What is CMMC compliance?
The Cybersecurity Maturity Model Certification (CMMC) is a certification program developed by the US Department of Defense (DoD) to improve the cybersecurity of its supply chain. The certification is required for all DoD contractors and sub-contractors who handle controlled unclassified information (CUI).
CUI can include a variety of data, including:
- Financial data
- Intelligence data
- Legal data
- And more
By achieving CMMC certification, organizations can demonstrate to the DoD and their customers that they are taking appropriate steps to protect CUI and maintain the security of their systems.
The CMMC 2.0 is a three-level framework that assesses an organization’s cybersecurity capabilities and practices.
What are the three levels of CMMC certification?
CMMC establishes three certification levels that are geared to show a company’s maturity and reliability concerning their cybersecurity to help safeguard sensitive information that may be found on a contractor’s information systems. Each level builds on the previous one and requires compliance with the lower level. These levels are stronger and have a higher chance of giving your business a better certification if additional cybersecurity measures are taken to boost protection.
Foundational: A company must perform “basic cybersecurity practices” such as using antivirus software and ensuring employees change their passwords regularly. This should be done to protect Federal Contract Information (FCI).
Note: It is important to remember that FCI information is not intended for public release or use. It is provided by or generated for the government under contract to develop or deliver a product or service to the government.
Level 1 has 17 controls that are sourced from FAR 52.204-21. You can perform an annual self-assessment at this level.
A company must keep documentation of intermediate cybersecurity practices to protect any Controlled Unclassified Information (CUI) through the implementation of some of the United States Department of Commerce National Institute of Standards and Technology’s (NIST’s) Special Publication 800-171 Revision 2 security requirements.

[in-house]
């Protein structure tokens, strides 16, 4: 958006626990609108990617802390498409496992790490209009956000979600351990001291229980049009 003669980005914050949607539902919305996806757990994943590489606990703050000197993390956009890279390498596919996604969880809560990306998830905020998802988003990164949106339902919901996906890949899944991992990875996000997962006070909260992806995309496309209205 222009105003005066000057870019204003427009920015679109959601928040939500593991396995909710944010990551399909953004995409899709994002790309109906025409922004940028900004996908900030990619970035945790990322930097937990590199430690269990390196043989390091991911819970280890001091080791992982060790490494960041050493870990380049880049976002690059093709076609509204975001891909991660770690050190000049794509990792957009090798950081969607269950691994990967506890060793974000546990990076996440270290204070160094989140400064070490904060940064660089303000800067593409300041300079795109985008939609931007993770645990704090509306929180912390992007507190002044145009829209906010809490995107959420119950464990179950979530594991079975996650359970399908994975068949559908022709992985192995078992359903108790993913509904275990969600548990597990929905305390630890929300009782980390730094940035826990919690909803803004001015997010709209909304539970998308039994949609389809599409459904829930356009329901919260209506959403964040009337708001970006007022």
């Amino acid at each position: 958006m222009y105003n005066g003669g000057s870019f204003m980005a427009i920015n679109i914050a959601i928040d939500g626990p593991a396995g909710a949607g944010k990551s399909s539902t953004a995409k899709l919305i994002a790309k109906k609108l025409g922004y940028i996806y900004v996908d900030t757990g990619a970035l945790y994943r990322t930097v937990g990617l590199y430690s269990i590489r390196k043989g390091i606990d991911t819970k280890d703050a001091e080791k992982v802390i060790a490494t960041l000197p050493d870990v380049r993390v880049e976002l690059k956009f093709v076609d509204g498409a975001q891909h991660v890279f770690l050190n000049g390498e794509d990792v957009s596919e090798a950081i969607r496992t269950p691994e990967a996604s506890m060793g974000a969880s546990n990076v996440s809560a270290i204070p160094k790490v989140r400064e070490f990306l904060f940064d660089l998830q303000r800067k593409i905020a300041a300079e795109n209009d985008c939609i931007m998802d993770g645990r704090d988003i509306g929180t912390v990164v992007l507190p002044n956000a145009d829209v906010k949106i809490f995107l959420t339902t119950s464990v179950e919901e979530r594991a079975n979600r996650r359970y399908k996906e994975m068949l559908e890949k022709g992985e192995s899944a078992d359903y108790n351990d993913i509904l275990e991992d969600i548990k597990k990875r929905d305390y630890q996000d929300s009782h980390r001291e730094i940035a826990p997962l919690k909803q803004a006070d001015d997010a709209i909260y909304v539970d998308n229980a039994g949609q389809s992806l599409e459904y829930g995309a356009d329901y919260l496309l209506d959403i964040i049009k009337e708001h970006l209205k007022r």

A company must have an institutionalized management plan to put into effect good cybersecurity practices to safeguard CUI. This means using all United States Department of Commercial National Institute of Standards and Technology’s Special Publication 800-171 Revision 2 security requirements.
Level 2 has 171 controls — 110 sourced from NIST SP 800-171 and 61 Non-Federal Organization (NFO) from NIST SP 800-171. You need a CMMC-AB approved C3PAO assessment every three years at this level.
Expert: A company must have implemented a process to review and measure the effectiveness of the aforementioned practices. They must also establish enhanced practices to detect and respond to changing tactics and techniques of advanced persistent threats (APT).
A company must have standardized and optimized processes established across the organization along with additional enhanced practices that provide more sophisticated capabilities to detect and respond to advanced persistent threats.
Level 3 has a maximum of 206 controls. This includes everything from Level 2, but depending on your organization adds 35 sourced from NIST SP 800-172. You need a DoD-staffed (DIBCAC) assessment every 3 years.